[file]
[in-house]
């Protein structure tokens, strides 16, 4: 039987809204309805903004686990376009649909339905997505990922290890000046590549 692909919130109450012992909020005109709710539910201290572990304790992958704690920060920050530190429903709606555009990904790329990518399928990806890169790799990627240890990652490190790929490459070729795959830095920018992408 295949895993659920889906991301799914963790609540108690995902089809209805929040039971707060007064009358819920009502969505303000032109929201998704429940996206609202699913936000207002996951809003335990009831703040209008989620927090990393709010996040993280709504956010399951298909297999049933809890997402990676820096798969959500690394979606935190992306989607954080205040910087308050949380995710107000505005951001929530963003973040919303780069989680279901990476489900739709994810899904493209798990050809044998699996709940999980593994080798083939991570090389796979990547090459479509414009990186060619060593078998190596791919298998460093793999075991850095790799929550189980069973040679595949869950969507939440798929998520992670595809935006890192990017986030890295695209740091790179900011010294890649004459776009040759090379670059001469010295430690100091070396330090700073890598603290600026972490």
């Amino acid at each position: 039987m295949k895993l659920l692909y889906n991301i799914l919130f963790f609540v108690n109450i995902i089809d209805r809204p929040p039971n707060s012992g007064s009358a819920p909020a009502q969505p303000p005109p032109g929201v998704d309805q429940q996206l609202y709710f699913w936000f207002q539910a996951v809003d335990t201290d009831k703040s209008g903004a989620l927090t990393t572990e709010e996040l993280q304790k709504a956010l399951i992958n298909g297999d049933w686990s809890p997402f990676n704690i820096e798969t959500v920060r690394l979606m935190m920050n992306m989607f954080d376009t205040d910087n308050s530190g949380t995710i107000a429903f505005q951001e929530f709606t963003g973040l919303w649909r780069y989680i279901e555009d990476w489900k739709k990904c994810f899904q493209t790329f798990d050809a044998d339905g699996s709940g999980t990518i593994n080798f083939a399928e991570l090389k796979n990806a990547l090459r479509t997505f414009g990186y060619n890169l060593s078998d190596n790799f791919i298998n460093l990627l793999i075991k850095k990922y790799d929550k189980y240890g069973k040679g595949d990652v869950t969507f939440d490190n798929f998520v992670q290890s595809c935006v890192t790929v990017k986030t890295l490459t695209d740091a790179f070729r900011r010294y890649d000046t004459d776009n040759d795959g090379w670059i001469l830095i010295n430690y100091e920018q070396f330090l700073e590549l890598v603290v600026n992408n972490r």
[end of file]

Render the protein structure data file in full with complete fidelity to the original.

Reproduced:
[in-house]
């Protein structure tokens, strides 16, 4: 039987809204309805903004686990376009649909339905997505990922290890000046590549 692909919130109450012992909020005109709710539910201290572990304790992958704690920060920050530190429903709606555009990904790329990518399928990806890169790799990627240890990652490190790929490459070729795959830095920018992408 295949895993659920889906991301799914963790609540108690995902089809209805929040039971707060007064009358819920009502969505303000032109929201998704429940996206609202699913936000207002996951809003335990009831703040209008989620927090990393709010996040993280709504956010399951298909297999049933809890997402990676820096798969959500690394979606935190992306989607954080205040910087308050949380995710107000505005951001929530963003973040919303780069989680279901990476489900739709994810899904493209798990050809044998699996709940999980593994080798083939991570090389796979990547090459479509414009990186060619060593078998190596791919298998460093793999075991850095790799929550189980069973040679595949869950969507939440798929998520992670595809935006890192990017986030890295695209740091790179900011010294890649004459776009040759090379670059001469010295430690100091070396330090700073890598603290600026972490």
């Amino acid at each position: 039987m295949k895993l659920l692909y889906n991301i799914l919130f963790f609540v108690n109450i995902i089809d209805r809204p929040p039971n707060s012992g007064s009358a819920p909020a009502q969505p303000p005109p032109g929201v998704d309805q429940q996206l609202y709710f699913w936000f207002q539910a996951v809003d335990t201290d009831k703040s209008g903004a989620l927090t990393t572990e709010e996040l993280q304790k709504a956010l399951i992958n298909g297999d049933w686990s809890p997402f990676n704690i820096e798969t959500v920060r690394l979606m935190m920050n992306m989607f954080d376009t205040d910087n308050s530190g949380t995710i107000a429903f505005q951001e929530f709606t963003g973040l919303w649909r780069y989680i279901e555009d990476w489900k739709k990904c994810f899904q493209t790329f798990d050809a044998d339905g699996s709940g999980t990518i593994n080798f083939a399928e991570l090389k796979n990806a990547l090459r479509t997505f414009g990186y060619n890169l060593s078998d190596n790799f791919i298998n460093l990627l793999i075991k850095k990922y790799d929550k189980y240890g069973k040679g595949d990652v869950t969507f939440d490190n798929f998520v992670q290890s595809c935006v890192t790929v990017k986030t890295l490459t695209d740091a790179f070729r900011r010294y890649d000046t004459d776009n040759d795959g090379w670059i001469l830095i010295n430690y100091e920018q070396f330090l700073e590549l890598v603290v600026n992408n972490r």